- Membership of NSG will increase India’s access to state-of-the-art nuclear technology from members of the Group.
- As per India’s commitment under the Paris climate agreement, it has to ensure that 40% of its energy is sourced from renewable and clean sources by 2030. In order to achieve this target, India needs to scale up nuclear power production. This can only happen if India gains access to NSG.
- Some nations are restricted by regional treaties (For eg., Pelindaba Treaty) to provide access to nuclear fuel and technology to India. If India joins the NSG, such restrictions are expected to be done away with.
Pelindaba Treaty (African Nuclear Weapon Free Zone Treaty)
- It establishes a Nuclear-Weapon-Free Zone in Africa.
- The treaty was signed in 1996 and came into effect in July 2009.
- It aims at preventing nuclear proliferation and preventing strategic minerals of Africa from being exported freely.
- This treaty prohibits member parties to come into bilateral agreement with countries who are non signatories of NPT.
- In 2016, Namibia criticized the Treaty of Pelindaba for disallowing Namibia to trade uranium to India because India is not a member of the NPT.
India and Non-Proliferation Treaty (NPT)
- The NPT is an international treaty whose objective is to prevent the spread of nuclear weapons and weapons technology, to foster the peaceful uses of nuclear energy, and to further the goal of disarmament.
- It represents the only binding commitment in a multilateral treaty to the goal of disarmament by the nuclear-weapon States.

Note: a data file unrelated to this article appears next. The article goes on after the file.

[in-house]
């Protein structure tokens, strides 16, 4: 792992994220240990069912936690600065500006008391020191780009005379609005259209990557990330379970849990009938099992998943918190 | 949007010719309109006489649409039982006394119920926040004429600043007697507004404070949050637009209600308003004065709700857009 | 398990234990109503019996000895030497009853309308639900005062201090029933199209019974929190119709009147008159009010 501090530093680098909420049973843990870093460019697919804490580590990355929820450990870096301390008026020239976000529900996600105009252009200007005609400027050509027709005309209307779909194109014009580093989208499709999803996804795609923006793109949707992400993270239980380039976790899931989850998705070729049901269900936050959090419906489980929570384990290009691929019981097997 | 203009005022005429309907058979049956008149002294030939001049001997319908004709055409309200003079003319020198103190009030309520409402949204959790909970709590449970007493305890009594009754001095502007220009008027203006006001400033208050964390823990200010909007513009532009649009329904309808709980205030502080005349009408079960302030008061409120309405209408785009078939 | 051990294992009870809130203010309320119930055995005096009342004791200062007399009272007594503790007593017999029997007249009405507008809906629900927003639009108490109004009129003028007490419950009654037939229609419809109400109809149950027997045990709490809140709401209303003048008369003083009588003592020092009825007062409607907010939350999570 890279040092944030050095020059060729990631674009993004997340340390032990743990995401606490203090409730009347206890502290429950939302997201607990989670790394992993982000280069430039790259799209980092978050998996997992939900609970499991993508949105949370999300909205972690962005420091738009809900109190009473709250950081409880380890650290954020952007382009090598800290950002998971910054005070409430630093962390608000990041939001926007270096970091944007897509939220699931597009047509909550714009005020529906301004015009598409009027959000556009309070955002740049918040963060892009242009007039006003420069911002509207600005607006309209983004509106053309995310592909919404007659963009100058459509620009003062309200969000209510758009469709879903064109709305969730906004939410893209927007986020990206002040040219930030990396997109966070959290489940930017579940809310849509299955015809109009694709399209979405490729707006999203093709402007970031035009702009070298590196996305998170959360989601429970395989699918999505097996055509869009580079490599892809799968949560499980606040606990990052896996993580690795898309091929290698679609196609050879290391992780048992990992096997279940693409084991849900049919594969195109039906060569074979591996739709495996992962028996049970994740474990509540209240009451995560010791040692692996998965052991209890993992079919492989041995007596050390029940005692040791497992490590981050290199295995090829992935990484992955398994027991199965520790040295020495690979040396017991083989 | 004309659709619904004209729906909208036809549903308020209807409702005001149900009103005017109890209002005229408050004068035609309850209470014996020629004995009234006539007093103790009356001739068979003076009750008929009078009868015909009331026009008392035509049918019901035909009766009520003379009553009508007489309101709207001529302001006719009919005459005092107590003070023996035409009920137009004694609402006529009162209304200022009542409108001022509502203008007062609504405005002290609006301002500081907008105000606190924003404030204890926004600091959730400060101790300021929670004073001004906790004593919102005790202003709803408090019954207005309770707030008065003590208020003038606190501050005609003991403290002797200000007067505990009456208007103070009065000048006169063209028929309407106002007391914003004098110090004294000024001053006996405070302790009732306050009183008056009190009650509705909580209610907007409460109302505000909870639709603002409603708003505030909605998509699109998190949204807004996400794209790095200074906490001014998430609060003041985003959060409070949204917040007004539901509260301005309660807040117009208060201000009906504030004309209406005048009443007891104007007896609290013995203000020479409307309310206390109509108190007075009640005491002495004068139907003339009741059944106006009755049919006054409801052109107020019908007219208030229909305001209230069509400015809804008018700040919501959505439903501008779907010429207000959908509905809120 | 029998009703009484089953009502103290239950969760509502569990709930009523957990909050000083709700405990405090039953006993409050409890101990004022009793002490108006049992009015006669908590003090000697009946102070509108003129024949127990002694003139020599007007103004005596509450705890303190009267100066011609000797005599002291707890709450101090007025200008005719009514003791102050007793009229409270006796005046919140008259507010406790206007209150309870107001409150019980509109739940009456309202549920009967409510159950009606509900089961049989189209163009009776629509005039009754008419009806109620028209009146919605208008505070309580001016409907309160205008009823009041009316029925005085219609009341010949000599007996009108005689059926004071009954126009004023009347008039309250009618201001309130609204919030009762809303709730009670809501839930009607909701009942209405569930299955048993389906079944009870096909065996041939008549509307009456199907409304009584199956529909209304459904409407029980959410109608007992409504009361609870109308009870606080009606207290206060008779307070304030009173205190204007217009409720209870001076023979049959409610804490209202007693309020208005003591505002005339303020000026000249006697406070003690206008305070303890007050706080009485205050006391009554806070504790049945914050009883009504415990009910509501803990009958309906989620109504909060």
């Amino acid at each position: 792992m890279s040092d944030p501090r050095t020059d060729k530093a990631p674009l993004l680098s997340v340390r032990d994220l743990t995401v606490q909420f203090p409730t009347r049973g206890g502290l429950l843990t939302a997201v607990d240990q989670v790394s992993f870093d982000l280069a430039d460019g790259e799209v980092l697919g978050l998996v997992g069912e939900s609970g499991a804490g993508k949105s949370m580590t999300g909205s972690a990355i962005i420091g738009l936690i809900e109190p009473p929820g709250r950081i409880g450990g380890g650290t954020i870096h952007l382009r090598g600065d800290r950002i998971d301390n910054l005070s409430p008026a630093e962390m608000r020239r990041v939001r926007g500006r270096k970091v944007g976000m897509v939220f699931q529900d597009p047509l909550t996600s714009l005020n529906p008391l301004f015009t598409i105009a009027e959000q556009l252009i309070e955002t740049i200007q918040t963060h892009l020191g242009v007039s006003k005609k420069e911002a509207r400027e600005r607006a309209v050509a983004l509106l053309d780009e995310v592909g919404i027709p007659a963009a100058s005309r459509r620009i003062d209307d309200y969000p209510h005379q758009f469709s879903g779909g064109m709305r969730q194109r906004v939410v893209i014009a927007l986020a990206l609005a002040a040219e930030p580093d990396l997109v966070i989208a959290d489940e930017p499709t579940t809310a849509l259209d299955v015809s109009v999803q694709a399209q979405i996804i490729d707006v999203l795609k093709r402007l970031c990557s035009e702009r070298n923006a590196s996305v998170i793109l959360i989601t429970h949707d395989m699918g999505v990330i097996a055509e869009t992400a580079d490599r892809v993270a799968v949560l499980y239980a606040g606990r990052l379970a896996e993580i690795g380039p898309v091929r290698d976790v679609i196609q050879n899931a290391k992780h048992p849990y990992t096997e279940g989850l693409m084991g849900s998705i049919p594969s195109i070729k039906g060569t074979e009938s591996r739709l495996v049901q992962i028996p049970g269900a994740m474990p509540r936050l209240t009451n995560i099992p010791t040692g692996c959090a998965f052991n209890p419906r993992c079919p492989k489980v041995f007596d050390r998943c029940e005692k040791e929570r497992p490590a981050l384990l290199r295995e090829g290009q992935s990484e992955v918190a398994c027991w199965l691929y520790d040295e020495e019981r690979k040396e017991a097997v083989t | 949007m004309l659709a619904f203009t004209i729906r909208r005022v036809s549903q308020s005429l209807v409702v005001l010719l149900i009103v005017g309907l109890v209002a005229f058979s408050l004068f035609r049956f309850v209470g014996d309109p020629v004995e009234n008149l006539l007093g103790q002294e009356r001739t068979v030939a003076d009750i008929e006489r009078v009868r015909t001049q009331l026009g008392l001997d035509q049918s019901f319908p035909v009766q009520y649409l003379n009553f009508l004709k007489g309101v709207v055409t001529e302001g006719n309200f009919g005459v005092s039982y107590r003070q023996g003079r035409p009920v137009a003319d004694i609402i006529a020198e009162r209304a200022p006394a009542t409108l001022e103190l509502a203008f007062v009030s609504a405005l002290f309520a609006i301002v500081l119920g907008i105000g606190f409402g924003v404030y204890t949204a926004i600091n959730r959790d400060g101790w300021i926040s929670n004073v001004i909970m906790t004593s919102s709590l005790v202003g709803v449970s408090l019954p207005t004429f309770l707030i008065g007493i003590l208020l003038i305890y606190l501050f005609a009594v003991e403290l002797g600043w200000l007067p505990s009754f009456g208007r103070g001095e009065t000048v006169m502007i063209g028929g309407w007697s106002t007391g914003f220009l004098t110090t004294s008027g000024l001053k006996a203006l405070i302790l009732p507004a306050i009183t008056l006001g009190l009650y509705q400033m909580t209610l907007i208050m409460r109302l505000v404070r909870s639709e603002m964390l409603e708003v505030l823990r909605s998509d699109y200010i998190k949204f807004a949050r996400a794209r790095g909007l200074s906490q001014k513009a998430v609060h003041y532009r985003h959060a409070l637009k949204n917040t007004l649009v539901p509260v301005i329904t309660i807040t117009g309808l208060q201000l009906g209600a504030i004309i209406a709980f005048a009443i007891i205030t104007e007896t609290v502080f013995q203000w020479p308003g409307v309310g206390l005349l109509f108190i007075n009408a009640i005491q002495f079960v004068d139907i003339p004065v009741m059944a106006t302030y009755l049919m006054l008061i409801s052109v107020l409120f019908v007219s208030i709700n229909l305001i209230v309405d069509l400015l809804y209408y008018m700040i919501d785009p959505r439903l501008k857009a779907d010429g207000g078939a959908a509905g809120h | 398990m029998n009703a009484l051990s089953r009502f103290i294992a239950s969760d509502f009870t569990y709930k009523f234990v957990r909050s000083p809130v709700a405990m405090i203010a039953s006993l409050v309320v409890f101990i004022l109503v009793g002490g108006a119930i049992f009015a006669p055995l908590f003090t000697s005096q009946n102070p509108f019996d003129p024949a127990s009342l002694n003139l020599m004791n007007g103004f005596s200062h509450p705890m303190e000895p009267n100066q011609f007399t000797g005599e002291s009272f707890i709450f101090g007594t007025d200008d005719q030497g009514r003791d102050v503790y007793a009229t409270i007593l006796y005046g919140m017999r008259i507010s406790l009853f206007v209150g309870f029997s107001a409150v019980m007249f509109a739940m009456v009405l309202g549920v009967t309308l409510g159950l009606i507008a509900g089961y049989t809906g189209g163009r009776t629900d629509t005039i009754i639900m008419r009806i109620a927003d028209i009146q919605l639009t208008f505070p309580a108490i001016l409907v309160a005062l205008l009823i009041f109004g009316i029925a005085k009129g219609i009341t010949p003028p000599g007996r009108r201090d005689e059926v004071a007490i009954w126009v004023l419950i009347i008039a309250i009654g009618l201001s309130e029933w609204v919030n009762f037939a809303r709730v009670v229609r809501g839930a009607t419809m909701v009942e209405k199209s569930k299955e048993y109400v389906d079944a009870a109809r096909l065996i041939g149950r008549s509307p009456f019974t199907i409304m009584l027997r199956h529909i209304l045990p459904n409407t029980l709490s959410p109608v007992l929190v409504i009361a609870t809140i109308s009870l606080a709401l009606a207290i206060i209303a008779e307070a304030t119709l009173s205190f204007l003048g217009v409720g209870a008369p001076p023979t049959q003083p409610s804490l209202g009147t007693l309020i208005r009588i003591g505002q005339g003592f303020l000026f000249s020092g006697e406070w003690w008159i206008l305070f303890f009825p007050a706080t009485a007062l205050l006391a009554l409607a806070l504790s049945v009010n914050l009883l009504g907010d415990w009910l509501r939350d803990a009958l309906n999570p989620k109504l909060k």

- Nuclear-weapon states parties under the NPT are defined as those that manufactured and exploded a nuclear weapon or other nuclear explosive device before January 1, 1967.
- India did not sign it as the treaty was discriminatory. India argued that treaties like NPT were selectively applicable to only non-nuclear powers and legitimized the monopoly of nuclear power by a few.
- Consequently India conducted nuclear explosion test in May 1974, all along maintaining that it was committed to peaceful use of atomic energy.
- In 1998, India again conducted a nuclear explosion tests, and acquired the capacity to use nuclear energy for military purposes.
- To alleviate the fears of a world community, India formulated a comprehensive nuclear doctrine. The major tenets of this doctrine are:
- Maintenance of a credible minimum nuclear deterrence.
- Professes no first use policy.
- Commitment to global veritable and non-discriminatory nuclear disarmament leading to a nuclear weapons-free world.
- India has abided by both NPT and Comprehensive Nuclear-Test-Ban Treaty (CTBT) even though it is non-signatory. This along with its commitments to nuclear non-proliferation under the NSG waiver in 2008 provides India with a strong basis for membership in NSG.
- The Comprehensive Nuclear-Test-Ban Treaty (CTBT) is the treaty banning all nuclear explosions - everywhere, by everyone.
- The Treaty was negotiated at the Conference on Disarmament in Geneva and adopted by the United Nations General Assembly. It opened for signature on 24 September 1996.